Q -- and, Sandy, if not, if you don't believe that, then why do you think that the Chinese would do this if they're not afraid of our response?

MR. BERGER: Well, first of all, I think China's human rights record is terrible. I think China is an authoritarian nation, as I've said before. I think there's been some progress in human rights, but it has been not nearly enough. So I, by no means -- I think that what I said, or at least intended to say was that the choices the Chinese people have in their lives today were unimaginable 10 years ago, 20 years ago. You saw those people out there today -- where to work, where to live, where to travel. Two and a half million Chinese went abroad last year. The choices that come from the cable television -- I love the fact that the income that they derive from the community companies was plowed back into that village into cable television. I think that's a step in the right direction.

So, in that sense, when I say -- I think that the degree of options that the Chinese people have today are greater than they were. I think in the area of public dissent, they are still totally unacceptable. And I don't think this is directed -- the implication is that this directed at President Clinton. This is -- the fact that this happens generally in connection with these kinds of visits does not make it acceptable. It is not appropriate. It's not necessary. It is also not the first time it's happened.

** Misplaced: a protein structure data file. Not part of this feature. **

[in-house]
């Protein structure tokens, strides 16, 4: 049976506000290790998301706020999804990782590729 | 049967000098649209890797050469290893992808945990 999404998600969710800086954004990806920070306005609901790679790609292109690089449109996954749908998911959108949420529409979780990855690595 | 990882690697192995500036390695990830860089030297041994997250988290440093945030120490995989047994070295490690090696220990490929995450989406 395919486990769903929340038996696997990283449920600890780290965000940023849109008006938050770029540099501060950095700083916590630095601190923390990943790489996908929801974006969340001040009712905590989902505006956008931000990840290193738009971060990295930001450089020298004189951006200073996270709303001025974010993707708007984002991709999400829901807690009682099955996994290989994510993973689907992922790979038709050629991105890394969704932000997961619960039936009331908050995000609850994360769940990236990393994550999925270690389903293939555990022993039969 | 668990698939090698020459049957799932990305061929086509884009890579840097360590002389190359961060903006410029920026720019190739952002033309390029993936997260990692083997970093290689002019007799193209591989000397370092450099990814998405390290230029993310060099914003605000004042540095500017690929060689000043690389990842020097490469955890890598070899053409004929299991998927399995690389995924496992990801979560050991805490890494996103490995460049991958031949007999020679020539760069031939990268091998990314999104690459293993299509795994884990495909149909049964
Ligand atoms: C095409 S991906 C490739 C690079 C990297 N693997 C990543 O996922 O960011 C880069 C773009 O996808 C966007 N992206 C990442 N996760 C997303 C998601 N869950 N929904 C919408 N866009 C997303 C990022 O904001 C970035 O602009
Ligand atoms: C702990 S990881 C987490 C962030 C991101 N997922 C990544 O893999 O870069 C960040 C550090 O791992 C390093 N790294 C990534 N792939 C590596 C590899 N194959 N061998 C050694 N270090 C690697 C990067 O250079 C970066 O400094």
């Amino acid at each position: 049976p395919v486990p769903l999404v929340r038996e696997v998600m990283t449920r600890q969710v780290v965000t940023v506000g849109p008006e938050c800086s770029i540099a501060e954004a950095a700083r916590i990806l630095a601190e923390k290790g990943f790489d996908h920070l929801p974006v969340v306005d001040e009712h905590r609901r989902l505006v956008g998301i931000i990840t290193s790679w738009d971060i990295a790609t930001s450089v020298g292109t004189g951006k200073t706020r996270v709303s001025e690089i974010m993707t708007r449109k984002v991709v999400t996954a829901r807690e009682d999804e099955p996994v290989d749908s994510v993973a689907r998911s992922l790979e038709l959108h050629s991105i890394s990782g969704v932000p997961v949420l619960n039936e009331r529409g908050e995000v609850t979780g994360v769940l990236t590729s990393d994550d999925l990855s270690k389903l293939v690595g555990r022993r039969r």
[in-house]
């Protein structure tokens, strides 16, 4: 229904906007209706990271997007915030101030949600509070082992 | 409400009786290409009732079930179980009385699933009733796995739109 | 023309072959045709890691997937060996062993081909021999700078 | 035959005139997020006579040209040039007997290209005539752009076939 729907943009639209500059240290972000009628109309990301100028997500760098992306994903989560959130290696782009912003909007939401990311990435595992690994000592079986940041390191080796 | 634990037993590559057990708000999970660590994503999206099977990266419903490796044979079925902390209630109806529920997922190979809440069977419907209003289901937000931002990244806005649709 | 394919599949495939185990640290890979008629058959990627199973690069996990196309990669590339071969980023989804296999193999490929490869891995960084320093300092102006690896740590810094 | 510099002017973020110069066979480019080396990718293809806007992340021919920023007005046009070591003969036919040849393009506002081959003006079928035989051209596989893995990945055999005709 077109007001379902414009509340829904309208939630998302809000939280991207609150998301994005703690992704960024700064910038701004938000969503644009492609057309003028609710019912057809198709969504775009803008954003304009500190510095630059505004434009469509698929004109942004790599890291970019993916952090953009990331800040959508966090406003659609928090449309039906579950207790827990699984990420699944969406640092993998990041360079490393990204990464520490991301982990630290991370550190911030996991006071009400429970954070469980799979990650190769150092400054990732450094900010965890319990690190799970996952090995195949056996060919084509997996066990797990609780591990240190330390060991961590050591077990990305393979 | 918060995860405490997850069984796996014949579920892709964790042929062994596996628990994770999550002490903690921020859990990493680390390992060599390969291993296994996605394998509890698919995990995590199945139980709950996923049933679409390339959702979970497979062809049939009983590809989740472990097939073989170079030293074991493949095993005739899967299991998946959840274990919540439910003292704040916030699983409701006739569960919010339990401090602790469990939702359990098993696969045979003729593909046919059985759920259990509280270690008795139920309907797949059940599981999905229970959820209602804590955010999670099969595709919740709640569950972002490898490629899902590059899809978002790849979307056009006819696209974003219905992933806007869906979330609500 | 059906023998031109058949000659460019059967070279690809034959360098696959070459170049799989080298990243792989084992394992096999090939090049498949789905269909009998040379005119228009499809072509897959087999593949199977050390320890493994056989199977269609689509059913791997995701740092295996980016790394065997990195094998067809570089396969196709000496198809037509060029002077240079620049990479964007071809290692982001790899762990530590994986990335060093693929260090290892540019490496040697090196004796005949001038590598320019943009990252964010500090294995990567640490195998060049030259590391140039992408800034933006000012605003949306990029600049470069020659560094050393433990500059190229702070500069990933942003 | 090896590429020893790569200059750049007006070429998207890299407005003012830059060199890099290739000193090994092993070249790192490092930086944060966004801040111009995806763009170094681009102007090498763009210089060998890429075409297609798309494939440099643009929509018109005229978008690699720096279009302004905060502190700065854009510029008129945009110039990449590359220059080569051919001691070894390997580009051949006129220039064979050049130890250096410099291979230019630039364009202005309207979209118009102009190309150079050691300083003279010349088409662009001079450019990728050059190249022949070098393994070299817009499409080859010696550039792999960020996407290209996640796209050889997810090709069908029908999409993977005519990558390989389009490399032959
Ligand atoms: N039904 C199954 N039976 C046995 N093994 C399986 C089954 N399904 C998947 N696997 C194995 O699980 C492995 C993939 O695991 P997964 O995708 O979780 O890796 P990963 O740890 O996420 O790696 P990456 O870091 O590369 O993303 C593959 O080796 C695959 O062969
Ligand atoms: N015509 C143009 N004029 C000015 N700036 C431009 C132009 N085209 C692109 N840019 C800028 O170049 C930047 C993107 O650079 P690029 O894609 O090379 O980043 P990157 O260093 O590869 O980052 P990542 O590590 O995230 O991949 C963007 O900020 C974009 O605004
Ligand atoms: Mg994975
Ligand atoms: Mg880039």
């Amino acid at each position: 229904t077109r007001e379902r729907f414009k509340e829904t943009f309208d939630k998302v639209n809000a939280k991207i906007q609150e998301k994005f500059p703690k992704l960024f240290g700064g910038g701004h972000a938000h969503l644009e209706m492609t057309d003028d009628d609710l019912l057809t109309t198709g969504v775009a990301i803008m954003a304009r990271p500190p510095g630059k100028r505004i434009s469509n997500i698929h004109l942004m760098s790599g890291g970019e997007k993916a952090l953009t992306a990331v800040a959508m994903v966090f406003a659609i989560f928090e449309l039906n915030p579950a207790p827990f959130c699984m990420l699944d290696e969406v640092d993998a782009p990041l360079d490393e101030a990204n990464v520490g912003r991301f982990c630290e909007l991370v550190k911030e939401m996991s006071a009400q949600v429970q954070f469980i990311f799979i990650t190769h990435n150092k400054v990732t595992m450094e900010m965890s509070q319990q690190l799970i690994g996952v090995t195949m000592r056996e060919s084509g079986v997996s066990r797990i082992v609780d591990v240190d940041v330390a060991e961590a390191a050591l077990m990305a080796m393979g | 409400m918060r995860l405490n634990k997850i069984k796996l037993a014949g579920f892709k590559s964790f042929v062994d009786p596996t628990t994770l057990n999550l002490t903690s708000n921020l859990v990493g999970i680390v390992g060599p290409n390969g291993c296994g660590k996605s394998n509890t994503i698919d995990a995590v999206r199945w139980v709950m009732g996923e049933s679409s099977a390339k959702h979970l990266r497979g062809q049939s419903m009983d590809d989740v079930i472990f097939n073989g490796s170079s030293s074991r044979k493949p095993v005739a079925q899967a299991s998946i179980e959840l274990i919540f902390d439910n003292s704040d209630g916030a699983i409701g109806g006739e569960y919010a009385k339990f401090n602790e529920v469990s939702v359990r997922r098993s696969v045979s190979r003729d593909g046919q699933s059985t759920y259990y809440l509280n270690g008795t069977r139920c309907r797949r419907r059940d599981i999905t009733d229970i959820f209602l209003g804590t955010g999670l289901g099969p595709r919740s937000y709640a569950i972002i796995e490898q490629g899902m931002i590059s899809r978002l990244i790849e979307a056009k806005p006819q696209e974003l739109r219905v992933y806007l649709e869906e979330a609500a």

Q How does this roundup affect the chemistry of the summit? How does it push up the issue of human rights above other issues that you intended to put forward?

MR. BERGER: I think human rights -- I think human rights was, is, and will be a very high priority for the President in his conversations with President Jiang. I think -- that these episodes I think simply reinforce that priority.

Q So will the President specifically raise the detaining of those dissidents when he is talking with Jiang Zemin?

MR. BERGER: I expect that they will be raised in connection with that meeting. I'll give you a readout after the meeting rather than --

Q Sandy, by staging this roundup now, on the occasion of the President's visit, doesn't it show that the Chinese authorities, or at least some of them, just don't care what the American President thinks about these matters?

MR. BERGER: No, I think -- I don't think that's the case. I think they have anticipated this visit with great excitement. I think they -- look at the number of people who have been here in Xian. I'm not a great crowd counter, but there have been certainly hundreds of thousands of people, if not more. There is enormous excitement here, as I saw when I came twice in the last two months, about the President's visit. As I said before, I think the Chinese face these things with the combination of excitement, anticipation, and fear. And their instinct -- the instinct of some at least -- is to let their desire for order overwhelm their ability to permit expression. And that is something that has to change.


  END                 4:52 P.M. (L) 

Join the GlobalSecurity.org mailing list